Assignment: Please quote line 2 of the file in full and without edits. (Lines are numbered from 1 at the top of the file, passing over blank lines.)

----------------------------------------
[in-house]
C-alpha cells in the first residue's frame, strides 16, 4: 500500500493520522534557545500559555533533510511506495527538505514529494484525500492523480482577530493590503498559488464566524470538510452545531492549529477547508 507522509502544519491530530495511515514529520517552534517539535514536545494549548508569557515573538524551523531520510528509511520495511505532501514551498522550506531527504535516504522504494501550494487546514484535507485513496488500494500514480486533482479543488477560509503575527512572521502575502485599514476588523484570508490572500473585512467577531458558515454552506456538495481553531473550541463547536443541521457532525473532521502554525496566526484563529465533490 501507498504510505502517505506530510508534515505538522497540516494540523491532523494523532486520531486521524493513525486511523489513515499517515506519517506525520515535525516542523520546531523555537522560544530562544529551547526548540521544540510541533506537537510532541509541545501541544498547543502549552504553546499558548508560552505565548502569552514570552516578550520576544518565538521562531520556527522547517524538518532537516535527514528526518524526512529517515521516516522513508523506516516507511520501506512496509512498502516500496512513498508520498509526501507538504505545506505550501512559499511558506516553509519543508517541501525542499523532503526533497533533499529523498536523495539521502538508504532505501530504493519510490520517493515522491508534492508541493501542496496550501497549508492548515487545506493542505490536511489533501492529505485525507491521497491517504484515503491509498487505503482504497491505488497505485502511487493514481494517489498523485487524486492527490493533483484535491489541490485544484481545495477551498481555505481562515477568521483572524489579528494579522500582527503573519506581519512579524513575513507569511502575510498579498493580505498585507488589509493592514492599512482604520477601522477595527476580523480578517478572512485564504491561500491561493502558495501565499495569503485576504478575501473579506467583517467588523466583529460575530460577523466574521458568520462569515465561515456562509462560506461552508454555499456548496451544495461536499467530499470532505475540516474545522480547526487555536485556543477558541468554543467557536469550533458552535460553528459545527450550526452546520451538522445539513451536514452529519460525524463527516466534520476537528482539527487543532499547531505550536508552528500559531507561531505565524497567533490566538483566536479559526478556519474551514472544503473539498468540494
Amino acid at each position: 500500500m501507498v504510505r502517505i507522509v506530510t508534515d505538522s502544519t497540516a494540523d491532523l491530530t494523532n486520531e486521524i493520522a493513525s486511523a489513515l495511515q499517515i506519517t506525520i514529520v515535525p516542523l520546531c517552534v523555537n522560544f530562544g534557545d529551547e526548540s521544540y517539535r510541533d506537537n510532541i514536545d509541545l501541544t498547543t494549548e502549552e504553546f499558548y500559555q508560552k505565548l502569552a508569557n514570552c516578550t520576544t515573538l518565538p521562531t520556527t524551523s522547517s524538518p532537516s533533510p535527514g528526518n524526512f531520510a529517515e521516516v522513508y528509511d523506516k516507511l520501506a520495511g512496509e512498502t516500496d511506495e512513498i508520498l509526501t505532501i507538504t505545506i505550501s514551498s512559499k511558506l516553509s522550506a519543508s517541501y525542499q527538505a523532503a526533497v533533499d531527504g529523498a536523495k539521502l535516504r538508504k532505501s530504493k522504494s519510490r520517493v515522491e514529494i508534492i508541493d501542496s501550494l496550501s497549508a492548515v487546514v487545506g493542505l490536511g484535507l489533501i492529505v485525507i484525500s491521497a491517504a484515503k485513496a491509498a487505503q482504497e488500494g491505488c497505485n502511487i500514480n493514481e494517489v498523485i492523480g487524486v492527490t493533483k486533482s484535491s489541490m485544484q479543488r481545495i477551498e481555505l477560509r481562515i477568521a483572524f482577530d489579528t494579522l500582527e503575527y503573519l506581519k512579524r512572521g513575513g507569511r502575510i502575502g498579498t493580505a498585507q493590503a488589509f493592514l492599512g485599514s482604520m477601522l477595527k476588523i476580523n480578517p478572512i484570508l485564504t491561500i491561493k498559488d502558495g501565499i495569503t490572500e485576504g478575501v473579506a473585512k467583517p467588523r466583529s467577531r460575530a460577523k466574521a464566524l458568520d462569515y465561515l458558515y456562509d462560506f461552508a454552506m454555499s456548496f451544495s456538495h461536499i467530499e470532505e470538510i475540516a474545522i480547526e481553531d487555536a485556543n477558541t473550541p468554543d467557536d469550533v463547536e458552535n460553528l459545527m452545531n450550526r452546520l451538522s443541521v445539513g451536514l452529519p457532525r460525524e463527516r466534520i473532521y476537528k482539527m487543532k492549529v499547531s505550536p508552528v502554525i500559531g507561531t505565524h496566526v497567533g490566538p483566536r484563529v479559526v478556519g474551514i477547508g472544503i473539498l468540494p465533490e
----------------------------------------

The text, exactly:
C-alpha cells in the first residue's frame, strides 16, 4: 500500500493520522534557545500559555533533510511506495527538505514529494484525500492523480482577530493590503498559488464566524470538510452545531492549529477547508 507522509502544519491530530495511515514529520517552534517539535514536545494549548508569557515573538524551523531520510528509511520495511505532501514551498522550506531527504535516504522504494501550494487546514484535507485513496488500494500514480486533482479543488477560509503575527512572521502575502485599514476588523484570508490572500473585512467577531458558515454552506456538495481553531473550541463547536443541521457532525473532521502554525496566526484563529465533490 501507498504510505502517505506530510508534515505538522497540516494540523491532523494523532486520531486521524493513525486511523489513515499517515506519517506525520515535525516542523520546531523555537522560544530562544529551547526548540521544540510541533506537537510532541509541545501541544498547543502549552504553546499558548508560552505565548502569552514570552516578550520576544518565538521562531520556527522547517524538518532537516535527514528526518524526512529517515521516516522513508523506516516507511520501506512496509512498502516500496512513498508520498509526501507538504505545506505550501512559499511558506516553509519543508517541501525542499523532503526533497533533499529523498536523495539521502538508504532505501530504493519510490520517493515522491508534492508541493501542496496550501497549508492548515487545506493542505490536511489533501492529505485525507491521497491517504484515503491509498487505503482504497491505488497505485502511487493514481494517489498523485487524486492527490493533483484535491489541490485544484481545495477551498481555505481562515477568521483572524489579528494579522500582527503573519506581519512579524513575513507569511502575510498579498493580505498585507488589509493592514492599512482604520477601522477595527476580523480578517478572512485564504491561500491561493502558495501565499495569503485576504478575501473579506467583517467588523466583529460575530460577523466574521458568520462569515465561515456562509462560506461552508454555499456548496451544495461536499467530499470532505475540516474545522480547526487555536485556543477558541468554543467557536469550533458552535460553528459545527450550526452546520451538522445539513451536514452529519460525524463527516466534520476537528482539527487543532499547531505550536508552528500559531507561531505565524497567533490566538483566536479559526478556519474551514472544503473539498468540494